School of
Information Technology and Electrical Engineering

Speaker: Sitthichoke Subpaiboonkit
Seminar Date: Wed, 29/11/2017 - 10:00
Venue: 78-631; Data Science MMLab
Host: Prof Xue Li

Seminar Type:  PhD Confirmation Seminar


Causality involves with most of knowledge disciplines, like medicine, pharmacology, biology, economics and social science. It can be described as the connections between the causes and effect events. Causality discovery leads to the understanding of the mechanism of how events happen. Causality discovery is a crucial task. Generally, it can be performed by a gold standard method called randomised controlled trail. However, it is impractical in many real-world cases because of cost, ethics and time. Causal Bayesian Networks is the prominent computational method used to discovery causality in observational data. Constraint-base causal discovery approach becomes an alternative way by considering only sub-graph of whole Bayesian Network. However, both of these methods are high computational.

In this study, I identified the three problems on causality discovery. The First problem is to discover causal relation from drug-drug interaction to adverse effect. Drugs consumed together may cause undesired effects. Discovery this causality can help to reduce loss in the healthcare. I proposed a novel method called Domain Knowledge-Centred (DKC), which uses a known cause and effect to discovery other causes of the effect. For the second problem, I will investigate the causality discovery from drug-drug interaction to adverse effect in sub-population. This can provide more precise suggestions to doctors to prevent adverse effect. Lastly, I plan to solve the gene regulatory network problem, which is also a causality discovery problem.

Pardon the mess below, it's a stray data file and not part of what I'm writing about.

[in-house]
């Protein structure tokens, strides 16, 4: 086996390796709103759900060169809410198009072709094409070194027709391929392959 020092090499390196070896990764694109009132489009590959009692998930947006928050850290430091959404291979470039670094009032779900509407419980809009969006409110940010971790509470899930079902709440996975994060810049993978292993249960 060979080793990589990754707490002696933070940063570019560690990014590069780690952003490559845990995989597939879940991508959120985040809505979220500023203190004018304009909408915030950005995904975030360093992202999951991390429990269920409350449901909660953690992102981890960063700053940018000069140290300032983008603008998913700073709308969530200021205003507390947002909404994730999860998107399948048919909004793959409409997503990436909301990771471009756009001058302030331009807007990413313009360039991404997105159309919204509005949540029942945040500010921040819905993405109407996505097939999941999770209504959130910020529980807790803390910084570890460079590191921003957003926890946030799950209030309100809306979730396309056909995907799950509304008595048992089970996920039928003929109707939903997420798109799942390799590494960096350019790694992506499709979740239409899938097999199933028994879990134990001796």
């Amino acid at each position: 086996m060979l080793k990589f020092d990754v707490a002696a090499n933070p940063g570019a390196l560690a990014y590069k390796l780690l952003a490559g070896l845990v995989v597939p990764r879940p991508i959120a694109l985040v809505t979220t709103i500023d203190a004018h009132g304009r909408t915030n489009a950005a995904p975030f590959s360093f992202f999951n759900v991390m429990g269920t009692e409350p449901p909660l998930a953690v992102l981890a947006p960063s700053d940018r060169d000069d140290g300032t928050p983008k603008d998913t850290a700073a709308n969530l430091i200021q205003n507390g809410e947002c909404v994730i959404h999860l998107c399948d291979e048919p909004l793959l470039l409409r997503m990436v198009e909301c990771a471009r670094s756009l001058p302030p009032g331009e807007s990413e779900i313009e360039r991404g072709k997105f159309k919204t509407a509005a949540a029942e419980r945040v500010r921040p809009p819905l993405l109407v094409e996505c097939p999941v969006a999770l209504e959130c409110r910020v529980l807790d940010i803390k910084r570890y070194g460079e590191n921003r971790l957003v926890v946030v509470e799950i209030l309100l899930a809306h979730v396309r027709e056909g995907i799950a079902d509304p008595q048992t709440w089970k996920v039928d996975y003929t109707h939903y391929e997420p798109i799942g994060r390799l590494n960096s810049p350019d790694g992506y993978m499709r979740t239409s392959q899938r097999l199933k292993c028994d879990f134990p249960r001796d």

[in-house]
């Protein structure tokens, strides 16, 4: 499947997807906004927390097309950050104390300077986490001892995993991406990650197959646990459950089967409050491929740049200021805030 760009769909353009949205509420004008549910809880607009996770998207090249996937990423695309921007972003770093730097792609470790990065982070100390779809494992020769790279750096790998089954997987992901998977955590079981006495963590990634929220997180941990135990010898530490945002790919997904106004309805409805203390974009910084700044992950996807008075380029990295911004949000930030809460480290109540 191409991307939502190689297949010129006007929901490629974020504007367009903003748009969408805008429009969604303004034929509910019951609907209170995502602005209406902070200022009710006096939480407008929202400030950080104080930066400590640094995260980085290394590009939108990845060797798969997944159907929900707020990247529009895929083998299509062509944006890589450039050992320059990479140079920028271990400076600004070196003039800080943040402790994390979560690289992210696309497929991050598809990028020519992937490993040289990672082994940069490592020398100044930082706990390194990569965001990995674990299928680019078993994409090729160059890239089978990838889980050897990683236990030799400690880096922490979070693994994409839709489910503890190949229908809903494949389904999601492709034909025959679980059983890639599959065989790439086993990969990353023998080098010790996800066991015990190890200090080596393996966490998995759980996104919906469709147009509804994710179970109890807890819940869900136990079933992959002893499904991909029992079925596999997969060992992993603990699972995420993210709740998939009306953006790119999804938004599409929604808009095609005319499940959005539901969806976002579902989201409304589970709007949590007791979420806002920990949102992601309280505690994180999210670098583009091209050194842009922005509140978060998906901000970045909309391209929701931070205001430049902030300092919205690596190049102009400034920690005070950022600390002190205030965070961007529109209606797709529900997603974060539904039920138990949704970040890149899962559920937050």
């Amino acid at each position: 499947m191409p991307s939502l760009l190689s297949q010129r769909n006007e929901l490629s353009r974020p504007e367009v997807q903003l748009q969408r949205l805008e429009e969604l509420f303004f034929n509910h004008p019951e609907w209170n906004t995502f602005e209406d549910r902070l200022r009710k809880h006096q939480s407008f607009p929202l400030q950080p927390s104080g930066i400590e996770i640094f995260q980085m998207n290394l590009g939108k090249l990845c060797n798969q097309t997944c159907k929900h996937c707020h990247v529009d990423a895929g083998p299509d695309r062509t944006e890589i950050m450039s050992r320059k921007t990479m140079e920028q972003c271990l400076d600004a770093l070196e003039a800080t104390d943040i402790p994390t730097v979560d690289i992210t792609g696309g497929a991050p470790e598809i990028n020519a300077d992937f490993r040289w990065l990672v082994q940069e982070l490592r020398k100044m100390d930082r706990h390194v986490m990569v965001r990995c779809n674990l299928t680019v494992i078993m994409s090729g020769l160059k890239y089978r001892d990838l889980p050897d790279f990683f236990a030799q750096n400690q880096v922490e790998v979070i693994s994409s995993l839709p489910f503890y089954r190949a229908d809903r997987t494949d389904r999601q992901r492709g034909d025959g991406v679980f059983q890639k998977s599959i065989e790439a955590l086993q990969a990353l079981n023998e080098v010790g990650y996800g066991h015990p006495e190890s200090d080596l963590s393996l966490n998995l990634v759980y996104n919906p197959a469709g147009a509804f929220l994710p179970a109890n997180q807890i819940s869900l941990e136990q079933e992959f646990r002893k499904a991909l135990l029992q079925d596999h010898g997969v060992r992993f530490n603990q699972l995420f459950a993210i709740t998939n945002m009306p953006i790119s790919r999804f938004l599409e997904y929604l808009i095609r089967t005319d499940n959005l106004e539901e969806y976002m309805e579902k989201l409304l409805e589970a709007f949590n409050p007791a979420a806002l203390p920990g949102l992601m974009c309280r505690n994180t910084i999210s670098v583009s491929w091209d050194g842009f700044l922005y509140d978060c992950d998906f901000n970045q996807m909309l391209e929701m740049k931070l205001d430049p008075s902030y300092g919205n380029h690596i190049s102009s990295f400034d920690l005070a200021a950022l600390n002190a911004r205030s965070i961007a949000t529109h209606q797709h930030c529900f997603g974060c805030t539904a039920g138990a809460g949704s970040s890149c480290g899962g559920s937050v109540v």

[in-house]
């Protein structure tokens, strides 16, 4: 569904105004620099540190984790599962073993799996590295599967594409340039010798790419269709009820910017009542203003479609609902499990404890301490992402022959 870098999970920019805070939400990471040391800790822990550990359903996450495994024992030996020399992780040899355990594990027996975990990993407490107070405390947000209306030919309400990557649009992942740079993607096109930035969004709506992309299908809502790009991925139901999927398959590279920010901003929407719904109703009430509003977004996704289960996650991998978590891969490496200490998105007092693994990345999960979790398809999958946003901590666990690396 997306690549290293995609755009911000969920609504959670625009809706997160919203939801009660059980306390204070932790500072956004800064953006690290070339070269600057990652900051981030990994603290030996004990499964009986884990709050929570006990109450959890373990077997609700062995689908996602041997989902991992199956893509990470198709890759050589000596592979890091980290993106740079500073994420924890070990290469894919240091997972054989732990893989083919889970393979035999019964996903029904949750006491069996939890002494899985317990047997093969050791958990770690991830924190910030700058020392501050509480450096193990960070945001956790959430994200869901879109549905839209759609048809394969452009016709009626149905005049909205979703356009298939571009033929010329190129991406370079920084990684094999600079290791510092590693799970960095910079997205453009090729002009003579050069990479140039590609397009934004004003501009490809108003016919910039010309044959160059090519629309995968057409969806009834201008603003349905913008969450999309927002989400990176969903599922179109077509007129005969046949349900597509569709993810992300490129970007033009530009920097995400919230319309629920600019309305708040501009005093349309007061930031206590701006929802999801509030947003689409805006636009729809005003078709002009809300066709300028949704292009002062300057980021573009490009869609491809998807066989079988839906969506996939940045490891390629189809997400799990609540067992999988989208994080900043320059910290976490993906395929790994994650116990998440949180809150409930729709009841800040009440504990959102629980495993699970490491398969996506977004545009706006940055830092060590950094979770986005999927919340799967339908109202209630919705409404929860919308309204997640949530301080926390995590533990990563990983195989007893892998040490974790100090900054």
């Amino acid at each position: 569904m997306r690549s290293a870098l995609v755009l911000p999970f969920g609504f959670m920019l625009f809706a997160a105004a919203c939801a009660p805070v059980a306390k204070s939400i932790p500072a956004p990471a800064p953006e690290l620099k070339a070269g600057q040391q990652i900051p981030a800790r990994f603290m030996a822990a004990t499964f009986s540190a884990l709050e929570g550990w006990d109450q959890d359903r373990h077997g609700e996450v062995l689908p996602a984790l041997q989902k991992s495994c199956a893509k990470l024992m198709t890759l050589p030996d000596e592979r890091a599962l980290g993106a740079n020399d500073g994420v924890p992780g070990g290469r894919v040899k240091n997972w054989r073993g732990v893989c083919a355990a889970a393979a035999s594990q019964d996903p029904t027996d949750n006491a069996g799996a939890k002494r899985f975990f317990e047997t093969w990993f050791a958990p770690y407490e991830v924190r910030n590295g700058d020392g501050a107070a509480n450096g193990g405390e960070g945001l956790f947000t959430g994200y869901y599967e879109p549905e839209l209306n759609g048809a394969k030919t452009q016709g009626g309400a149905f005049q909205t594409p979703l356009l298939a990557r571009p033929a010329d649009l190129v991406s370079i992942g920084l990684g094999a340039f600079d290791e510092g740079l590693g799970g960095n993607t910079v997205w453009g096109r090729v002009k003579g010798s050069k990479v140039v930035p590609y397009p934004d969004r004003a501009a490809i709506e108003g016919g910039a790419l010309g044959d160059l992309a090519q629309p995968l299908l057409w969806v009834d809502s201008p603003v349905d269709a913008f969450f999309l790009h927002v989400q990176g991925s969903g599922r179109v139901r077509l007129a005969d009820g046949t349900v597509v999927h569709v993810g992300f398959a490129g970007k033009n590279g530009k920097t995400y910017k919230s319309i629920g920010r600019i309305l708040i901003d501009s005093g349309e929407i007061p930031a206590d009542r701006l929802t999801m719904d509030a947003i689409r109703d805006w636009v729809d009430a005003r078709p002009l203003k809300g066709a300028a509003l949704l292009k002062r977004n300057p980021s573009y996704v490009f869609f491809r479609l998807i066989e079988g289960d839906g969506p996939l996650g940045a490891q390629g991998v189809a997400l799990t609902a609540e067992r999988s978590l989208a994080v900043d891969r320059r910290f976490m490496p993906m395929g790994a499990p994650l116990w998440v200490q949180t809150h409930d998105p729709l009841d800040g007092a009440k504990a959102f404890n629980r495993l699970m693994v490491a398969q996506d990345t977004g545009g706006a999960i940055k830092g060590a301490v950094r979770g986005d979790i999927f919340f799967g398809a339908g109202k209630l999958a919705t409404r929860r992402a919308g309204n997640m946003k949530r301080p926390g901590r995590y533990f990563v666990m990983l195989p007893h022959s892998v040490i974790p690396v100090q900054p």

Sitthichoke Subpaiboonkit: received his B.S Degree in Computer Science in 2007, and M.S Degree in Bioinformatics in 2011 from Chiang Mai University, Thailand. Currently, he is doing PhD study in at the School of Information Technology and Electrical Engineering, University of Queensland, under the supervision of Prof Xue Li. His research interests include machine learning, causality discovery and bioinformatics.